Competing claims and narratives in Eastern Mediterranean
Greece's post-lockdown hubris
Episode 10 - Get with the (first) programme
Episode 9 - Greek economy toiling under pandemic pressure
VIDEO - How could Greece put the EU recovery fund to best use?
Episode 8 - Athens: An ancient city grappling with modern problems
Election results in Greece lift uncertainty, for now
“An election is coming. Universal peace is declared, and the foxes have a sincere interest in prolonging the lives of the poultry.” - T.S Eliot
As the dust settles following last Sunday’s municipal and European parliament polls, a clearer picture of the post-election landscape is slowly taking shape. Following up and assessing the electoral vote in Greece is not a task for the faint-hearted. The mainstream airtime is monopolized by polarized, heated debates that offer a lot of noise but are of doubtful substance, as all political parties are trying to spin the facts at will. Many opinion makers, catering to the needs of a society under duress following five years of recession and austerity, have somehow lost (or chose to lose) much of their ability to impartially assess.
Investment professionals are quite indifferent to this kind of debates or analyses. They have little or no interest in intra party politics or intrigue. Their investment decisions are based on facts and facts only. Their aim is to assess political risk and uncertainty by removing “noise” in an effort to unveil the substance.
This may explain the paradox of the Greek equity market’s post-election performance: A relief equity rally after the electoral victory of the Left.
In the past, the significance of EU elections in the country’s political scene has been relative, but the stakes for these elections had increased. Discontent following prolonged austerity, unemployment and a 30 percent drop in GDP within the course of the past 5 years, polarized the political scene. On one hand, the coalition government, following a string of positive economic news and the partial return of the country in the markets, was anxious to achieve a positive or neutral result which would allow it to keep on and reap the future electoral benefits of an improving economy. On the other, SYRIZA wanted to capitalize on the discontent and finally achieve a landslide victory which could lead the country to national elections.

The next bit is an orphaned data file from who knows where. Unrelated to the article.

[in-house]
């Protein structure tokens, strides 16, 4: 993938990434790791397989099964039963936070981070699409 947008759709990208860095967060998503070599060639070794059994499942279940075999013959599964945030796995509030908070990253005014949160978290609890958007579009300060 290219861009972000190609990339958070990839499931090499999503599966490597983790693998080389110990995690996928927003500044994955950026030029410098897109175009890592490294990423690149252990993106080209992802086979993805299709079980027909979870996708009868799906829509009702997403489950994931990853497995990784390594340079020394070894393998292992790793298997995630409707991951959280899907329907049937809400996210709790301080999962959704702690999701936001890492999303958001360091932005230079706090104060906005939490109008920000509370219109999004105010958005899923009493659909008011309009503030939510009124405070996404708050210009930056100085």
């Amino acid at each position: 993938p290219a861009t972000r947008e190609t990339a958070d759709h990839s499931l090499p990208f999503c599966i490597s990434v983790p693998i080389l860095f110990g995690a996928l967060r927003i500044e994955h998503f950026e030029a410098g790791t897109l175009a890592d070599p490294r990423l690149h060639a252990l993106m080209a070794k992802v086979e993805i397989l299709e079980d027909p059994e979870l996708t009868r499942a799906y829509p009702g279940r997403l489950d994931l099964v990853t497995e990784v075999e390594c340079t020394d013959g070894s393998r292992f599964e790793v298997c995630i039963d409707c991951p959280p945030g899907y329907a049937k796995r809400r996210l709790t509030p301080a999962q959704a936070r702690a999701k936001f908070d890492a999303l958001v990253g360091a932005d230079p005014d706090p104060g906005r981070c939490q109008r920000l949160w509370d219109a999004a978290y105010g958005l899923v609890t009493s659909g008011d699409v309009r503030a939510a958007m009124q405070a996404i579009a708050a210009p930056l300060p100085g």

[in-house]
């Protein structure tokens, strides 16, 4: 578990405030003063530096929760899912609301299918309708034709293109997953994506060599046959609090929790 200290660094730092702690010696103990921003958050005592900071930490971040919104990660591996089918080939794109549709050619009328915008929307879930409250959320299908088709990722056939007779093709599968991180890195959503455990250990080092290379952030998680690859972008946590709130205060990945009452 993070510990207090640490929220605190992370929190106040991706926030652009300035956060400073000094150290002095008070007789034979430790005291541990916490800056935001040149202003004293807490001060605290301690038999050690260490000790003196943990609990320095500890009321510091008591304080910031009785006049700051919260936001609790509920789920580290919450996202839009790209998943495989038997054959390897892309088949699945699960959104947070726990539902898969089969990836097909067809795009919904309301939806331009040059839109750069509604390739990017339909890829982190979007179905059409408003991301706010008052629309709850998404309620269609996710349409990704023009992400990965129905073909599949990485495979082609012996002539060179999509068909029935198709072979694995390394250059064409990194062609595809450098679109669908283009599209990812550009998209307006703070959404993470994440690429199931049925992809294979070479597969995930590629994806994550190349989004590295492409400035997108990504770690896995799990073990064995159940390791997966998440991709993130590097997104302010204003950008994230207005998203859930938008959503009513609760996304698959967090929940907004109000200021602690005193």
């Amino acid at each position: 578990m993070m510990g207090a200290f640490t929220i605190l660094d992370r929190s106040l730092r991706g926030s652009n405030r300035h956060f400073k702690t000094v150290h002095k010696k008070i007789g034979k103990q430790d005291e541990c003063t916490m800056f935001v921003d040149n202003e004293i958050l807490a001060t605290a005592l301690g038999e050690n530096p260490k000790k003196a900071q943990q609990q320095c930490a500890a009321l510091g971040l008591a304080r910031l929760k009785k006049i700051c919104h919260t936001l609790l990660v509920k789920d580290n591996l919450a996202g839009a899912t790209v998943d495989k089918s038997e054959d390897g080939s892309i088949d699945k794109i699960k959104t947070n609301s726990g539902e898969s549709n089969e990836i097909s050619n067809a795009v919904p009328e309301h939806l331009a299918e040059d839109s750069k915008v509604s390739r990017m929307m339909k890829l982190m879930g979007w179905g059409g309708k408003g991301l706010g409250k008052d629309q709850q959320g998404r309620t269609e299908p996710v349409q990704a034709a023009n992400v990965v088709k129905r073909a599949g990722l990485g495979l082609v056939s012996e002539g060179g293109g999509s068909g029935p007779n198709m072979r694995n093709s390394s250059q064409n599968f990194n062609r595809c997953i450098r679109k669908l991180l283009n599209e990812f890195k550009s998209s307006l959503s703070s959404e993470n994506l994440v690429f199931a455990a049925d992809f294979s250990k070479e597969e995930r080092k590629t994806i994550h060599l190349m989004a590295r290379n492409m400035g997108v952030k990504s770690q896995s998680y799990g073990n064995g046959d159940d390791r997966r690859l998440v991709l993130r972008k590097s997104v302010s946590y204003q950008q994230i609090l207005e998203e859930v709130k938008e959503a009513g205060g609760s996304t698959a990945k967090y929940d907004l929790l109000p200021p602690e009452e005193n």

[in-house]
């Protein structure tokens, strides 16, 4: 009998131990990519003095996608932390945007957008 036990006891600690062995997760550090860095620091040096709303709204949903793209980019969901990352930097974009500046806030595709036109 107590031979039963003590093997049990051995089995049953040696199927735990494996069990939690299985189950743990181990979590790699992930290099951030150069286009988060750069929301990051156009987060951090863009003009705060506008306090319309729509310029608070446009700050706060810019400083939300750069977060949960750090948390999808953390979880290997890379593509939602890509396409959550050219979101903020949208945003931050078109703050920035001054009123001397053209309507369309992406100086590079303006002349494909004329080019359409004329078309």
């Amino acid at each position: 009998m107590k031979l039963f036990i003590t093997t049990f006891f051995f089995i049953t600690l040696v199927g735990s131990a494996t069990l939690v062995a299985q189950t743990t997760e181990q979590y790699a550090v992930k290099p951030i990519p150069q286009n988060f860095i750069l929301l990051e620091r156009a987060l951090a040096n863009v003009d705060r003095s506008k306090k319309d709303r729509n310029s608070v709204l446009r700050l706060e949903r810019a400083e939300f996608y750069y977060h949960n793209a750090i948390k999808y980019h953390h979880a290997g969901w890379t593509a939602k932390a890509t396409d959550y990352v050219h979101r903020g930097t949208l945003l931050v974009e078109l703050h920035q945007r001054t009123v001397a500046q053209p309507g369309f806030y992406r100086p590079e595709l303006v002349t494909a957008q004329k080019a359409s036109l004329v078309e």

Before the EU vote, some polls suggested a SYRIZA lead in excess of 5 percent while the performance of the junior coalition member, PASOK (or the Elia alliance), was seen at a dismal 5 percent. Uncertainty took center stage. The Athens General Index plunged more than 15 percent within the course of two weeks.
Actual results removed the uncertainty. In the municipal elections (which were held at the same time as the Euro vote), SYRIZA secured only 2 out of the 13 peripheries. Attica, the largest of all, was one of them, but the party’s candidates failed to make an impact nationwide.
In the Euro-elections, SYRIZA accounted for 26.6 percent of the votes, giving it a clear but not threatening 3.8 percent lead over ND, the senior government coalition party. Elia (PASOK) clocked a better than expected 8 percent.
Despite the fact that the government coalition parties, in total, have lost more than 10 percent of their previous electorate power, their combined power still stands ahead of SYRIZA. Moreover, SYRIZA, failed to capitalize on their weakness, keeping its percentage unchanged compared to the national elections of 2012.